Real estate agents join doctors, dentists, attorneys, accountants, and financial planners in the ranks of licensed professionals that provide guidance and counsel to clients. The big difference is that most real estate agents don’t view themselves as top-level professionals. Many agents, and a good portion of the public, perceive themselves as real estate tour guides, as home inventory access providers, or even as just necessary cogs in the wheel of the property sale transaction. The best agents, however, know and act differently.
Real estate agents are fiduciary representatives and financial advisors — not people paid to unlock front doors of houses for prospective buyers. A fiduciary is someone who is hired to represent the interests of another. A
fiduciary owes another person a special relationship of honesty, commitment, exclusivity in representation, ethical treatment, and protection. Build your real estate business with a strong belief in the service and benefits you
provide your clients, and you’ll provide a vital professional service while being recognized as the valuable professional you are.
Serving as a fiduciary representative
Real estate agents represent the interests of their clients. As an agent, you’re bound by honor, ethics, and duty to work on your client’s behalf to achieve the defined and desired results. This involves the following functions:
Defining the client’s objective. To serve as a good fiduciary representative, you need to start with a clear understanding of the objectives your client is aiming to achieve through the sale or purchase of property. Too
many agents get into trouble by starting out with uncertainty about the interests of the people they’re representing. To avoid this pitfall.
Delivering counsel. In the same way that attorneys counsel clients on the most cost-effective way to proceed legally, it’s your job to offer similarly frank counsel so that your clients reach the real estate outcomes they seek.
An attorney may encourage a client to proceed with a lawsuit when the client has a high probability of winning, or she may recommend an outof-court settlement when odds point toward a court loss that could leave the client with nothing but legal bills to pay. Likewise, you need to be able to steer your clients toward good decisions regarding the value of their homes, the pricing strategies they adopt, the marketing approaches they follow, and the way their contract is negotiated in order to maximize their financial advantage. The chapters in Part III of
this book help you develop the knowledge you need in these areas.
Diagnosing problems and offering solutions. A good agent, like a good doctor, spends a great deal of time examining situations, determining problems, and prescribing solutions. In an agent’s case, the focus is on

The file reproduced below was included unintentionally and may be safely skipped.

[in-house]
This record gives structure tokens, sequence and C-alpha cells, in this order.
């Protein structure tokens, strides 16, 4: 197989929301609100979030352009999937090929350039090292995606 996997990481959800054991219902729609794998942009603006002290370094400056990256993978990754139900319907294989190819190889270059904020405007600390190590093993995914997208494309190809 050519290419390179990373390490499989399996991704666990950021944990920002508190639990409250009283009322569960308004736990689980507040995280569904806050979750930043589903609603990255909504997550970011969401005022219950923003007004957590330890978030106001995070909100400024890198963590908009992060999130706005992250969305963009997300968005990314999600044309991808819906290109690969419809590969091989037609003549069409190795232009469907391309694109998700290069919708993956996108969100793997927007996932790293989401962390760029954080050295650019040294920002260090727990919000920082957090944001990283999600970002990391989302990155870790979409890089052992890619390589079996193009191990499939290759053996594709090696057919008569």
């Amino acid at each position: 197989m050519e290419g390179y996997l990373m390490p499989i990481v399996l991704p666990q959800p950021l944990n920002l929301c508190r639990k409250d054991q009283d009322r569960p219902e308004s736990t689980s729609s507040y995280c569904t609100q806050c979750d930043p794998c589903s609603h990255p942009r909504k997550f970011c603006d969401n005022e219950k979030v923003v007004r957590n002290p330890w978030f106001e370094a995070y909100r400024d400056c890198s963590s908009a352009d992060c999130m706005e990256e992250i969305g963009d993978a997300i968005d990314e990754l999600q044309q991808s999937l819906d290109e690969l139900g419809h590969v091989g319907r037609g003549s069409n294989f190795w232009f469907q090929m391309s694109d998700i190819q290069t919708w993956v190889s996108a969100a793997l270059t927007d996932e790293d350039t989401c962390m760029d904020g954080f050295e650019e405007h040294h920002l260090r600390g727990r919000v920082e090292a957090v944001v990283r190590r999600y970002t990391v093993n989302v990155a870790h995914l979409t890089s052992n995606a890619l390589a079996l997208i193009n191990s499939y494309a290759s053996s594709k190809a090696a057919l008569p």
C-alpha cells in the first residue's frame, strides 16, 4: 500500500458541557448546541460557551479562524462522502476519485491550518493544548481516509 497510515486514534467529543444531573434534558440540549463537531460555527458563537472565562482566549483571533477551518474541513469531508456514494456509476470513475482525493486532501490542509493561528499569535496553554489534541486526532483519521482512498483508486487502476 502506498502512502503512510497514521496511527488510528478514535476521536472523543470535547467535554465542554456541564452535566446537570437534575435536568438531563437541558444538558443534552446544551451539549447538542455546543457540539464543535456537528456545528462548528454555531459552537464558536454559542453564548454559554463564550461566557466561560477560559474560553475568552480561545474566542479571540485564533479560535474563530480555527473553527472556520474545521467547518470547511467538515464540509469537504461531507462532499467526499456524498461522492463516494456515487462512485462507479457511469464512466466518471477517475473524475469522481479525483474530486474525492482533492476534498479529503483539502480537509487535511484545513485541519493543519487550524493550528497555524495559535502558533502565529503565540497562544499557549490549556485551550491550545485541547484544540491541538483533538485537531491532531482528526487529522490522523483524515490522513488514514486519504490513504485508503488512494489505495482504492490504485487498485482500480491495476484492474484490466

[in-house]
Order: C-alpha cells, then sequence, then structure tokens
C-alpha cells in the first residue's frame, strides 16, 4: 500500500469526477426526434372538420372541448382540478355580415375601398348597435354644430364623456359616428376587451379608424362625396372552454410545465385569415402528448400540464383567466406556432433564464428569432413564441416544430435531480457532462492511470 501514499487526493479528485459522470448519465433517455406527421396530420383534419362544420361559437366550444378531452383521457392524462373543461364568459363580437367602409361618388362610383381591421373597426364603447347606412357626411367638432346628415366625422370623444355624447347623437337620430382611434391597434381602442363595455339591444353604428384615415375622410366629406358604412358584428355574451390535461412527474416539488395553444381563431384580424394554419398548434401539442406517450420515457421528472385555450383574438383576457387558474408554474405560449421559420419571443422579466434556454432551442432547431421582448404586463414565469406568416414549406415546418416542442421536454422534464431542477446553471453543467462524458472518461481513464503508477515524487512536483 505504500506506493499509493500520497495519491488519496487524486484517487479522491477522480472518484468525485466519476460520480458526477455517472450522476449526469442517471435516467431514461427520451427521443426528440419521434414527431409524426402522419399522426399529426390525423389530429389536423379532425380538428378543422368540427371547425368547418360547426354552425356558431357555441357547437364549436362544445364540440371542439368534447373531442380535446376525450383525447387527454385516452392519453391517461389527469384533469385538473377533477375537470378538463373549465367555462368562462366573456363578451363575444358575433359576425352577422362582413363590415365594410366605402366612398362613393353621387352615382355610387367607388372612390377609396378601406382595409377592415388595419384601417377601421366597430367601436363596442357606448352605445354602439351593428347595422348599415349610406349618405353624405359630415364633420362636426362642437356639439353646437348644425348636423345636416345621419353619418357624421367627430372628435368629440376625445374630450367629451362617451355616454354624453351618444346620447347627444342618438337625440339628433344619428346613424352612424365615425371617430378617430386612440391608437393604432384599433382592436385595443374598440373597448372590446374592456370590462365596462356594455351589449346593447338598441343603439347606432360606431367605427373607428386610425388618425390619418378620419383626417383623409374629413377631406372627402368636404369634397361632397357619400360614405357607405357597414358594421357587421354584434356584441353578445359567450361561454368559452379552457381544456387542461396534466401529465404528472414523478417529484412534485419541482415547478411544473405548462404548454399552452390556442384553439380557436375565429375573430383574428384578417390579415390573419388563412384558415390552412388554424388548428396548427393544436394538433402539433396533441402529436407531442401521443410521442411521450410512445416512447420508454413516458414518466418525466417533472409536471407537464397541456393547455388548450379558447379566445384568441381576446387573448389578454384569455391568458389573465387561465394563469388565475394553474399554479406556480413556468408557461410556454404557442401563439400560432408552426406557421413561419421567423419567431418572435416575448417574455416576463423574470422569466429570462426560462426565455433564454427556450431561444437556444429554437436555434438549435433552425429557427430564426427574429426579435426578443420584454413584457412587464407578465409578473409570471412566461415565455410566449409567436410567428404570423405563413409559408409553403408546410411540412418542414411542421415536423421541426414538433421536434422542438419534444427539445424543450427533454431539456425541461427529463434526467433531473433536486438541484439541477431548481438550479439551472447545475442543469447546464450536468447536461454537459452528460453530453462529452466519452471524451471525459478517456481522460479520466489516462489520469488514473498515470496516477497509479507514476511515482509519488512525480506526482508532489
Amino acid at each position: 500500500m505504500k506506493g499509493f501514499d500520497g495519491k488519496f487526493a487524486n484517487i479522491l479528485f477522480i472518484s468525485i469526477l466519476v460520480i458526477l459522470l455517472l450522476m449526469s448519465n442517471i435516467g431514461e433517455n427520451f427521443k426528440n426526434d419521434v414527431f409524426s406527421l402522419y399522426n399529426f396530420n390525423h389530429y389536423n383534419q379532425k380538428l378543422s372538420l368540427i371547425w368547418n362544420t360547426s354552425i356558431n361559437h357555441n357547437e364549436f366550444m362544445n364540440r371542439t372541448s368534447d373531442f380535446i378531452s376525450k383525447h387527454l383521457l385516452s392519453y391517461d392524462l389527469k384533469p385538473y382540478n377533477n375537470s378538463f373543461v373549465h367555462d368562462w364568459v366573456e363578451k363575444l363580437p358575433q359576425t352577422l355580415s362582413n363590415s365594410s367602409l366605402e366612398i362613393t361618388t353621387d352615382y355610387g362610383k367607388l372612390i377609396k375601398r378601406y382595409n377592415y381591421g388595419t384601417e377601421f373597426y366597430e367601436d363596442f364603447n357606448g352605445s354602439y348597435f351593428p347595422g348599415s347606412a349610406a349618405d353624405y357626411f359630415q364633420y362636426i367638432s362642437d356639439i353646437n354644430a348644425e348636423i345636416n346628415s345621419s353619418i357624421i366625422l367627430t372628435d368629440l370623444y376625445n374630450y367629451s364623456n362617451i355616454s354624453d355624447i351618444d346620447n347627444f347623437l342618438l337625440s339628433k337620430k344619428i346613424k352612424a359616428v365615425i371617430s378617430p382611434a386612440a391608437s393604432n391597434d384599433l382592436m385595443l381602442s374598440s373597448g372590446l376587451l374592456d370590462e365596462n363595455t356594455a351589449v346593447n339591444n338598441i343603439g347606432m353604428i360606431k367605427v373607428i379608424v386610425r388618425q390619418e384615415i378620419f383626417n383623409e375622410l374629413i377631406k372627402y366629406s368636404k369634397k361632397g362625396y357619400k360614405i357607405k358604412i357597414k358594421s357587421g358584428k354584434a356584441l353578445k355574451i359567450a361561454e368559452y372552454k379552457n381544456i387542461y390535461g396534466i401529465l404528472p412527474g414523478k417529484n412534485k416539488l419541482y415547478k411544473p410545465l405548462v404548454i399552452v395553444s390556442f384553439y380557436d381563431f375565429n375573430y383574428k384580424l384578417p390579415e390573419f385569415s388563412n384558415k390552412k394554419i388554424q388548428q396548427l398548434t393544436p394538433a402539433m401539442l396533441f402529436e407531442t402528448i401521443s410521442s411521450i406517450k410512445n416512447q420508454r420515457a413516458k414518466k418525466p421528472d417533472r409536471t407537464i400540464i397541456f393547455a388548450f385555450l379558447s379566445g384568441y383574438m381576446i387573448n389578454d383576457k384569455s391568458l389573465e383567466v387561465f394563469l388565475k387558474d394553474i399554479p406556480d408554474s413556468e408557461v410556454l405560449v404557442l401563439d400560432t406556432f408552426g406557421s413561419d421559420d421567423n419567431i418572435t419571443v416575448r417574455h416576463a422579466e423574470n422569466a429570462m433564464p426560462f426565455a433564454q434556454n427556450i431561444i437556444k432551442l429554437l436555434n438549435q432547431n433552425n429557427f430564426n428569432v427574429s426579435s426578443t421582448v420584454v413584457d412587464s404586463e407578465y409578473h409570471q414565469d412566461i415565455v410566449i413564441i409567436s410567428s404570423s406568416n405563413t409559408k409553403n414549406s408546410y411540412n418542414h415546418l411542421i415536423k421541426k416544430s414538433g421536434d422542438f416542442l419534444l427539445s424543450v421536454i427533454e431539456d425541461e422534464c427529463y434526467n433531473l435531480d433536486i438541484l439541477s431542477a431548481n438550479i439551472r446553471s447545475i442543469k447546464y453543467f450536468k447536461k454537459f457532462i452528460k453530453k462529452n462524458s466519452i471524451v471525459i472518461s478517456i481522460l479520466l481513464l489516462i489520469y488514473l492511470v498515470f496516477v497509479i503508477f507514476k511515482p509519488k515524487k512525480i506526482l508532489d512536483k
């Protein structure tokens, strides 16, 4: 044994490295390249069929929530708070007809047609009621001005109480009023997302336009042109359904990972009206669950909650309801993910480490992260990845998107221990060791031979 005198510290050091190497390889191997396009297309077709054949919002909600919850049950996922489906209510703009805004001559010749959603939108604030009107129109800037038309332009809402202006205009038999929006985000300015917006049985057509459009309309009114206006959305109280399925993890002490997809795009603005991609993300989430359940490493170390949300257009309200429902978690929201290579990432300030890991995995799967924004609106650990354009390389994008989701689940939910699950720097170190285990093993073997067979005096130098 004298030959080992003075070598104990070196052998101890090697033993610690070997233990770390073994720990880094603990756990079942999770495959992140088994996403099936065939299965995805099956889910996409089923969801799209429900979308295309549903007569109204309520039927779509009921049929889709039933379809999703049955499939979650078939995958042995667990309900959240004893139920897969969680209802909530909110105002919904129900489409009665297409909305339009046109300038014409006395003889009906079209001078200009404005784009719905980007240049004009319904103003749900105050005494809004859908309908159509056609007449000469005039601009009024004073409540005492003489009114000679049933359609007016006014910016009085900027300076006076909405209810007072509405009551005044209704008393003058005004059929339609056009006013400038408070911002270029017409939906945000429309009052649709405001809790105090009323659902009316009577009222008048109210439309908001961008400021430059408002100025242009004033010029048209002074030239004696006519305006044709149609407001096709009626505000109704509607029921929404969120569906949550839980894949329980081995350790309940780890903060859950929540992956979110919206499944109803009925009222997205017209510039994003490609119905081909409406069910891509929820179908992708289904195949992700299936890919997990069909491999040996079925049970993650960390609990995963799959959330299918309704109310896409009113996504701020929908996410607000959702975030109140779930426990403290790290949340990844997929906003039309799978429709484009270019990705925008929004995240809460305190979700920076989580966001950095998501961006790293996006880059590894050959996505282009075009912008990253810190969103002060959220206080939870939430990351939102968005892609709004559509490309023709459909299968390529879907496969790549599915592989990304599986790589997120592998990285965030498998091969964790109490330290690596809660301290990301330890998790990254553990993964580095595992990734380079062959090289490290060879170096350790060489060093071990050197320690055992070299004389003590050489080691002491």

the condition and health of the home a client is trying to buy or sell. The examination involves an analysis of the property’s condition, location, neighborhood, school district, street appeal, landscaping, market competitiveness, market demand, availability for showing, and value versus price. The diagnosis involves an unvarnished analysis of what a home is worth and what changes or corrections are necessary.
Some say that agents should present all of the options available to their clients and then should recommend the course of action that they feel is best. By doing this, agents allow their clients to make the final decision.
While many experts praise the virtues of this approach, I prefer the diagnostic and prescriptive approach because it positions you better as the expert. When clients make poor choices such as setting the wrong price on their home or making an initial offer that is too low, you may still receive some or all of the blame even though you were merely giving them options and they chose the wrong one.
Many agents get into trouble because they lack the conviction to tell clients the truths they don’t want to hear. If a home is overpriced or not ready for showing, or if an offer is too low for seller consideration, it’s
the agent’s job to speak up with sound advice. In these situations, you could get blamed for a poor outcome. You may also run the risk of doing all this work and not getting compensated for the time you invested.
At times like these, your calm attitude, solution-oriented approach, and strong agent-client relationship will win the day. Chapter 15 is full of advice for achieving and maintaining the kind of relationship excellence that smoothes your transactions and leads to long-lasting and loyal clients.